Why study MA in Practitioner Research: Improving Professional Practice?
- To keep up to date with current developments
- To meet, share ideas and learn together with other colleagues from a range of settings
- To develop your research skills
- To improve your professional practice
- To gain accreditation at Masters Level
Is this programme for me?
The programme is for teachers in early years, primary and secondary schools, lecturers in Further and Higher Education, those in student support roles and educational administrators, colleagues working in Children’s Centres, extended schools, Sure Start, residential care settings, behaviour support, health and social care, youth services, Local Authority advisers and school improvement officers. In fact the programme is designed to appeal to practitioners from a range of professional fields in the wider children’s workforce, post-compulsory education and training and support roles.
How is the programme structured and what will I study?
The programme is studied part-time and is entirely modular. It includes core and option modules. A typical study pattern might look like this:
You will study the core module Introduction to Practitioner Research (30 credits). This is a compulsory module because practitioner research is fundamental to the programme and central to its assessment strategies. This module therefore helps you to understand approaches in practitioner research and methods of gathering and analysing data to give you the confidence, knowledge and skills to plan and carry out your own small-scale investigations.
You will choose one 30 credit module from the choices offered. We don’t guarantee to offer all choices each year. Availability is subject to demand.
Modules might include:
- Children and Youth Worlds
- Leadership and Management
- Learning and Teaching
- Early Years
- Education and Wellbeing in Residential Environments
Semester 3 and 4 (normally Year 2 of the programme)
You will choose two linked modules. Again, availability is subject to demand. In the first of these linked modules you will review a selection of the literature in the field and write a research plan for your practitioner research project which you will then carry out in the linked module which follows.
Examples of Semester 3 and 4 pairings:
- Integrated Practice in Children’s Services paired with: Researching Integrated Practice in Children’s Services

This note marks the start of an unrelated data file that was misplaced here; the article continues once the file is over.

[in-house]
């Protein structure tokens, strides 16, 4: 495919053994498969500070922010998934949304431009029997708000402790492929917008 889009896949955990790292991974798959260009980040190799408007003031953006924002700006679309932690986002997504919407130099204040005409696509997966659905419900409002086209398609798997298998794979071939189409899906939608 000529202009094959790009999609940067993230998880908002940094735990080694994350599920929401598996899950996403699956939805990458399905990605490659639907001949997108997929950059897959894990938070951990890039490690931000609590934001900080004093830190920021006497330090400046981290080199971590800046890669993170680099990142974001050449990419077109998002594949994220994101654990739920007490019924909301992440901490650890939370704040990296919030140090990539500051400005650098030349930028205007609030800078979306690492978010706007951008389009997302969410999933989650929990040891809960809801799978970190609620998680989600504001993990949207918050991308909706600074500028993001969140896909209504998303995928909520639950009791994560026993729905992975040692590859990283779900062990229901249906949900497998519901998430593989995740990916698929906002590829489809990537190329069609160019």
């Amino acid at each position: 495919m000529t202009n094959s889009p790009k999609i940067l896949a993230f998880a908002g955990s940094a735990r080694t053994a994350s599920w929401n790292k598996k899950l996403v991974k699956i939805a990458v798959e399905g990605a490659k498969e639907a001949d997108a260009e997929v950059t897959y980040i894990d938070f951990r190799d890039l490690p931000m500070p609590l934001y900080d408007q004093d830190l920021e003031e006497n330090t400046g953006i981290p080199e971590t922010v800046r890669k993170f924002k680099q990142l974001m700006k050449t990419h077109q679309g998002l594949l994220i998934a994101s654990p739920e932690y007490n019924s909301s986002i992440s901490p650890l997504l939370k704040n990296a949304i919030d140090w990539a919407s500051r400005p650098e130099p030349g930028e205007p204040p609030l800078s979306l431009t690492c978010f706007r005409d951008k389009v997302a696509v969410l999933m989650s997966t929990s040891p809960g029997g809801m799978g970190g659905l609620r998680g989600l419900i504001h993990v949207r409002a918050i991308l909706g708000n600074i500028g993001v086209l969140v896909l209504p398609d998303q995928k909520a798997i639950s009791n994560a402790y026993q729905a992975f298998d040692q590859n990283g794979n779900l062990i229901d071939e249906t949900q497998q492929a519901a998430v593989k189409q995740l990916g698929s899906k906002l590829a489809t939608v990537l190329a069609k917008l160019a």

- Student Voice – Theory and Practice paired with Researching Student Voice
- Managing Change paired with Researching the Management of Change
- Quality Provision in the Early Years paired with Researching Quality Provision in the Early Years
- The Social Pedagogue paired with
- Researching the Social Pedagogue
Semesters 5 and 6
The Practitioner Research Project/Dissertation is normally the last module studied on the programme for the MA award. It is a 60 credit module in which you engage in an extended research study.
How can I study?
Modules are delivered on Saturdays at York St John University. In 2012-13 the dates will be:
Saturday 22 September 2012 – 10.00am - 4.00pm
Saturday 20 October 2012 10.00am – 4.00pm
Saturday 10 November 2012 10.00am – 4.00pm
Saturday 02 February 2013 10.00am – 4.00pm
Saturday 16 March 2013 10.00am – 4.00pm
Saturday 27 April 2013 10.00am – 4.00pm
How will I be assessed?
The course is assessed by coursework rather than examination. Assessment tasks include short research-based tasks, an essay, literature reviews, writing project proposals and plans for research projects, practitioner research fieldwork reports and the extended dissertation study.
What kind of research will I carry out on this course?
You will plan and carry out small-scale investigations into aspects of your professional practice which you would like to study and understand better. The studies undertaken are usually qualitative research studies rather than quantitative because the nature of this research is that it tends to be interpretative and concerned with words rather than numbers and with exploring the different meanings people give to aspects of social reality.